Sugary sodas are mostly off the menu for me, though some exceptions exist: ginger ale (I add fresh squeezed ginger juice using a garlic press on root slices) and orange soda with pizza - which I cannot resist.  Otherwise sugary sodas are equivalent to dessert and I'd much rather save my calories for something much more decadent like dark chocolate or some ice cream or gelatto or cake. For fizzy drinks I like the the flavored seltzer waters or carbonated spring water with lemon or lime, some of which come in 12 oz cans. Nice served cold on a hot day. 

    But my favorite is water.  10 stage filtered from the tap, imported from around the globe for special occasion dinners (not very green and an admitted, infrequent indulgence).  I  have been surprised at the differences in taste and texture and it is very cool to be drinking water from the New Zealand rain forest or iceberg fed springs or even the various spring waters from the U.S. 

    Water is the essential element and is my first choice of beverage and it is precious. 

    The sugary caffeine drink industry in interested in creating repeat customers and are not beyond using addictive ingredients to ensure this end, regardless and without concern for the health of their customers - that is none of their business - that is our responsibility.

    BTW this product has a pretty big green footprint, as well, and it is expensive.  If you want fruit frizzy drinks you might be better investing in a home carbonation machine which will take fresh juices of all kinds and make soda out of them.

  • Dan Redmond

    After decades of soda, diet soda, and such, minor health issues started to appear.  After some research it turns out that not only is fructose, but also aspartame are really not good for you. I switched to Stevia added to sparkling water several months ago. While a minor hassle (eye dropper for Stevia) things seem to be trending better. Highly recommend if you have concerns. Stevia is starting to show up in major grocery stores.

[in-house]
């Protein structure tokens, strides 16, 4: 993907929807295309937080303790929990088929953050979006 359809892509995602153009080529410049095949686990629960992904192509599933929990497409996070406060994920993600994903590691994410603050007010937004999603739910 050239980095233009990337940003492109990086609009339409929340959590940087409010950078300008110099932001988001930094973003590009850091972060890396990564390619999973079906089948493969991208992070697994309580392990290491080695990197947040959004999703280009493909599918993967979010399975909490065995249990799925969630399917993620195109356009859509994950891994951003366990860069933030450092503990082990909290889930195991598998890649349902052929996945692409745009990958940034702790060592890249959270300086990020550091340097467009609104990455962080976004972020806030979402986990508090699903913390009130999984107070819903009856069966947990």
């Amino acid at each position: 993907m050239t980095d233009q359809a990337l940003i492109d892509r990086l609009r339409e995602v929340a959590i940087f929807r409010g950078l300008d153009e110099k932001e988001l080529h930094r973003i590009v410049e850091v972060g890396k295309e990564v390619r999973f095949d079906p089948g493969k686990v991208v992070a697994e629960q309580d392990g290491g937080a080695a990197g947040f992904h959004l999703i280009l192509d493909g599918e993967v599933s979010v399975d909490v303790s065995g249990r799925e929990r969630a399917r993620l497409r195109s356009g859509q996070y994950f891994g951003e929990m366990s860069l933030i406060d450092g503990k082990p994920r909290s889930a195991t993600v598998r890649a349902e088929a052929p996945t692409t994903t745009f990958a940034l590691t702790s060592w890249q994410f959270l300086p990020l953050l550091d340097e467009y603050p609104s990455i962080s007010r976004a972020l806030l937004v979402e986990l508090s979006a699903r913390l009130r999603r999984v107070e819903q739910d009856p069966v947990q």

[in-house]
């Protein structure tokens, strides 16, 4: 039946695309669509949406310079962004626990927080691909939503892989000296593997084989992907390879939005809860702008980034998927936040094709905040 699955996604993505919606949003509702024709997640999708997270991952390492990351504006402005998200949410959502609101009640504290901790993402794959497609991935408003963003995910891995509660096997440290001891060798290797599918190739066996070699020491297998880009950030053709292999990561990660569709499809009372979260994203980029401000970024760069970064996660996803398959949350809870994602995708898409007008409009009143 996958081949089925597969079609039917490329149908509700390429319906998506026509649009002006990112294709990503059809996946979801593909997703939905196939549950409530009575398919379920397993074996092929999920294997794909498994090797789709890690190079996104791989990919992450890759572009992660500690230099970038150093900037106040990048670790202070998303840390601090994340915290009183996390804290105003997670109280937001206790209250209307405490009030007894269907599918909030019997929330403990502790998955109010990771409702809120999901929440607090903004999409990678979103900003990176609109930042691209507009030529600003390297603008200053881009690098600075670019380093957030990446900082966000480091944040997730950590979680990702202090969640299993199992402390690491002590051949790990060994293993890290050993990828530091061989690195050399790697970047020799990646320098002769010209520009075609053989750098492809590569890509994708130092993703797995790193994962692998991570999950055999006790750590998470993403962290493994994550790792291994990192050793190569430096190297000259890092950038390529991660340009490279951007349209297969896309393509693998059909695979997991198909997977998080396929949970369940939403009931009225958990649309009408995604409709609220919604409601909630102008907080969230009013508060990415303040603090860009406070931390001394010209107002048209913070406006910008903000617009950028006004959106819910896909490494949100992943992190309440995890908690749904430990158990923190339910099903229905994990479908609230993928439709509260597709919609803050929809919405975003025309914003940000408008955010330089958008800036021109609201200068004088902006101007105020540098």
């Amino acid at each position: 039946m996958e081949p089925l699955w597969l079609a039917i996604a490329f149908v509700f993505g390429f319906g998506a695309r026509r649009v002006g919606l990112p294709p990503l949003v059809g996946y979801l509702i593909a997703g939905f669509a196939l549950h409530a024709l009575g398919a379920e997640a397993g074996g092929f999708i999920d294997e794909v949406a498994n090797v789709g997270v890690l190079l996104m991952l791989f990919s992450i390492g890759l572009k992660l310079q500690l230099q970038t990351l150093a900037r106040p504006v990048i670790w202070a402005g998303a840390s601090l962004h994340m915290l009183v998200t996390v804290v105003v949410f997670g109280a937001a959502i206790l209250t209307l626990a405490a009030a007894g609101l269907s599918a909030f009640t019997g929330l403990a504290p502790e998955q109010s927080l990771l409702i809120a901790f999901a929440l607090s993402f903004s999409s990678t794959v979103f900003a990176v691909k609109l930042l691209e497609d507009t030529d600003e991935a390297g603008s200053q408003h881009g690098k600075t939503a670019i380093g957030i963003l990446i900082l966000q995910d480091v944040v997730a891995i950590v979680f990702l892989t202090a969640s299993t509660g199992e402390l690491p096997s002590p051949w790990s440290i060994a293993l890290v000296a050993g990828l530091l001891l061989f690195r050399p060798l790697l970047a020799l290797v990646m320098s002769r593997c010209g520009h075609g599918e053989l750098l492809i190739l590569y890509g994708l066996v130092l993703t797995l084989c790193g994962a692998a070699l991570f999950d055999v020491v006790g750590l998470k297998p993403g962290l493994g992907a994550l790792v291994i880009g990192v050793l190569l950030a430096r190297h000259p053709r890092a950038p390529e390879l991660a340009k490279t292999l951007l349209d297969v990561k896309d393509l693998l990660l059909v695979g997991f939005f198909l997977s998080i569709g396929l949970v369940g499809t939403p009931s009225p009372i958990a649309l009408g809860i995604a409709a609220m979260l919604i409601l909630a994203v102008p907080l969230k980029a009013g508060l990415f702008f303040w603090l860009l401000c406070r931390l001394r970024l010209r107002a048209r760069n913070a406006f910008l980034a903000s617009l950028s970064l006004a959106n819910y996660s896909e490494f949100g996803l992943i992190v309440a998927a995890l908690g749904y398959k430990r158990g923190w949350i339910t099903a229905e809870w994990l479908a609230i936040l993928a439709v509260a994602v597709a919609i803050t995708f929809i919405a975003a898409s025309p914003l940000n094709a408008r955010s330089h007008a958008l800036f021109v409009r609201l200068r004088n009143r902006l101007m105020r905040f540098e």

• Reggie Corpus

    It is important to know your ingredients of your beverages and food. Labeling requirements must be met, labeling mistakes result in more than 22% of all detentions in the United States.To Learn more about beverage content and ingredients visit http://www.registrarcorp.com/.

  • John Weaver MD

    Main
    sources of fructose are from HFCS (55% by dry weight), sucrose (50% by dry
    weight) fruit juice and part of fruit we eat (about 40-50% by dry weight).  It is all digested to molecules before
    entering the blood stream.  A fructose
    molecule is not bad, but its metabolism is toxic whether fructose comes
    from HFCS, sucrose, fruit juice, fruit or pure fructose from a health food
    store.  Moderation is probably less than
    what is in one medium apple per day (10grams per dry weight).

    But
    why not listen to a UCSF professor of pediatric endocrinology and MIT grad that
    treats obese children. 

    http://ttv.mit.edu/videos/1314...

    The
    best information and references to why dietary fructose and hyperglycemia is
    adverse is...  ..
    http://www.ncbi.nlm.nih.gov/pm...

    Fructose
    is only a sweet little molecule, but it has ruined our health and economy.  To reverse this we must do three things.  One, limit fructose to amount found in one
    medium apple a day. Two, insist that fructose per serving be on food labels.  Three, refuse to buy drinks, treats, juices
    and processed foods until fructose is removed.